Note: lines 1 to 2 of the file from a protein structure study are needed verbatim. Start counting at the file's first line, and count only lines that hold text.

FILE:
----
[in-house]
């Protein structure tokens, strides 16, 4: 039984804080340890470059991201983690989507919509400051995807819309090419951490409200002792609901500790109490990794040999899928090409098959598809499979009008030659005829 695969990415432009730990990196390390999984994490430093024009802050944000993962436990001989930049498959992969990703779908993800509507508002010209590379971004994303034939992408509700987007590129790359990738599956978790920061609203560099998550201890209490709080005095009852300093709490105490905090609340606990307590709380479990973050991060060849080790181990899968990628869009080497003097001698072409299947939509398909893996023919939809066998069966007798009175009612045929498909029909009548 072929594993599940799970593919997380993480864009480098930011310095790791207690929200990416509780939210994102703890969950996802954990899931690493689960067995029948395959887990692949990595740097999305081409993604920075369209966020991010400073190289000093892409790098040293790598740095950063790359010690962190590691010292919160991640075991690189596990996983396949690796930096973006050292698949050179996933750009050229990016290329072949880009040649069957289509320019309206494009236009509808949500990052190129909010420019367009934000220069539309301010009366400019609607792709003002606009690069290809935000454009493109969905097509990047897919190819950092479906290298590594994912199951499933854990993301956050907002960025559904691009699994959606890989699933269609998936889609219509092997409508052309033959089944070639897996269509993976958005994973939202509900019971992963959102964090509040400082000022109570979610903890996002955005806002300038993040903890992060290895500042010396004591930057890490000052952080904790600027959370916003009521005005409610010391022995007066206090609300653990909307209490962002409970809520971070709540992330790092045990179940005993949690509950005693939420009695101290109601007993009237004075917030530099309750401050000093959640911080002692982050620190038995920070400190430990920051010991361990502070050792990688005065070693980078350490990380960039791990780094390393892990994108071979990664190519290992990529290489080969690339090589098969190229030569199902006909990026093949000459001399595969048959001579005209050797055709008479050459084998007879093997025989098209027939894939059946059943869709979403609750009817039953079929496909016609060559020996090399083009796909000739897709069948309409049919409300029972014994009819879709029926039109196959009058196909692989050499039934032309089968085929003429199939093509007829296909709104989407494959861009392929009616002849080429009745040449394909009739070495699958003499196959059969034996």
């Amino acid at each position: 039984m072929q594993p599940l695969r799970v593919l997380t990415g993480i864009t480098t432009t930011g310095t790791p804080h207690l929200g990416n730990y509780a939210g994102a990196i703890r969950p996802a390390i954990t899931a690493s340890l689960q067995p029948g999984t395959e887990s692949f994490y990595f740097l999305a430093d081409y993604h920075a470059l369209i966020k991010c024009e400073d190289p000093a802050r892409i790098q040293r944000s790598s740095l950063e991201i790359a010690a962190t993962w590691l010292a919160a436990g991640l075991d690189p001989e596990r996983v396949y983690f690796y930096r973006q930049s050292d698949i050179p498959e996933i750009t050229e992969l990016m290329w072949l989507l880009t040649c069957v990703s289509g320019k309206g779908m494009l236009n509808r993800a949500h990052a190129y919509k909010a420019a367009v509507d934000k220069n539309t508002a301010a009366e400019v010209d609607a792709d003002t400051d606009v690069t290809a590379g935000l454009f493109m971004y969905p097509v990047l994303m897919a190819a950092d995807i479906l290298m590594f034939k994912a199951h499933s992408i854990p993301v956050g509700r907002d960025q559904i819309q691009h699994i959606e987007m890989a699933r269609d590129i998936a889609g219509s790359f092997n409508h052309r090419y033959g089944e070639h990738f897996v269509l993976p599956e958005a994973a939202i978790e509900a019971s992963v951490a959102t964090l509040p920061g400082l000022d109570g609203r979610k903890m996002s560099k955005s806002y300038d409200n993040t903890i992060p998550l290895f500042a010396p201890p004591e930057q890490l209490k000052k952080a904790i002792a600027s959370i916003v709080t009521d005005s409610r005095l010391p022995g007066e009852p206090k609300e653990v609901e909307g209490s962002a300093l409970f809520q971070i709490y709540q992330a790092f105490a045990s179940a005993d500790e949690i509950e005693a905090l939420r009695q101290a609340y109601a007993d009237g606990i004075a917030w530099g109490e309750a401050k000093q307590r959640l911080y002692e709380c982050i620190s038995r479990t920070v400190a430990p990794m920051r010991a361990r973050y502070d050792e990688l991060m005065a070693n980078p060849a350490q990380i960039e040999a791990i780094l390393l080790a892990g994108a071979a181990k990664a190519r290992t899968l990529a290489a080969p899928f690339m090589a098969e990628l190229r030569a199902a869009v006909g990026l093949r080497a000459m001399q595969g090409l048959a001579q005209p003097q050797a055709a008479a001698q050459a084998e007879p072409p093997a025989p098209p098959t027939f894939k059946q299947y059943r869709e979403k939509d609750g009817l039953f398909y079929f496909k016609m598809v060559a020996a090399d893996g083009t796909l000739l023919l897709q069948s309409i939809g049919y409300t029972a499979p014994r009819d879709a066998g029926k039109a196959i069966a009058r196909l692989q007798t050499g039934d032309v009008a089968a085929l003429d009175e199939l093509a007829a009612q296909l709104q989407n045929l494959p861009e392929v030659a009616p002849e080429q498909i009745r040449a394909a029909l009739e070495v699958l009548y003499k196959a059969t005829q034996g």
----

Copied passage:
[in-house]
């Protein structure tokens, strides 16, 4: 039984804080340890470059991201983690989507919509400051995807819309090419951490409200002792609901500790109490990794040999899928090409098959598809499979009008030659005829 695969990415432009730990990196390390999984994490430093024009802050944000993962436990001989930049498959992969990703779908993800509507508002010209590379971004994303034939992408509700987007590129790359990738599956978790920061609203560099998550201890209490709080005095009852300093709490105490905090609340606990307590709380479990973050991060060849080790181990899968990628869009080497003097001698072409299947939509398909893996023919939809066998069966007798009175009612045929498909029909009548 072929594993599940799970593919997380993480864009480098930011310095790791207690929200990416509780939210994102703890969950996802954990899931690493689960067995029948395959887990692949990595740097999305081409993604920075369209966020991010400073190289000093892409790098040293790598740095950063790359010690962190590691010292919160991640075991690189596990996983396949690796930096973006050292698949050179996933750009050229990016290329072949880009040649069957289509320019309206494009236009509808949500990052190129909010420019367009934000220069539309301010009366400019609607792709003002606009690069290809935000454009493109969905097509990047897919190819950092479906290298590594994912199951499933854990993301956050907002960025559904691009699994959606890989699933269609998936889609219509092997409508052309033959089944070639897996269509993976958005994973939202509900019971992963959102964090509040400082000022109570979610903890996002955005806002300038993040903890992060290895500042010396004591930057890490000052952080904790600027959370916003009521005005409610010391022995007066206090609300653990909307209490962002409970809520971070709540992330790092045990179940005993949690509950005693939420009695101290109601007993009237004075917030530099309750401050000093959640911080002692982050620190038995920070400190430990920051010991361990502070050792990688005065070693980078350490990380960039791990780094390393892990994108071979990664190519290992990529290489080969690339090589098969190229030569199902006909990026093949000459001399595969048959001579005209050797055709008479050459084998007879093997025989098209027939894939059946059943869709979403609750009817039953079929496909016609060559020996090399083009796909000739897709069948309409049919409300029972014994009819879709029926039109196959009058196909692989050499039934032309089968085929003429199939093509007829296909709104989407494959861009392929009616002849080429009745040449394909009739070495699958003499196959059969034996």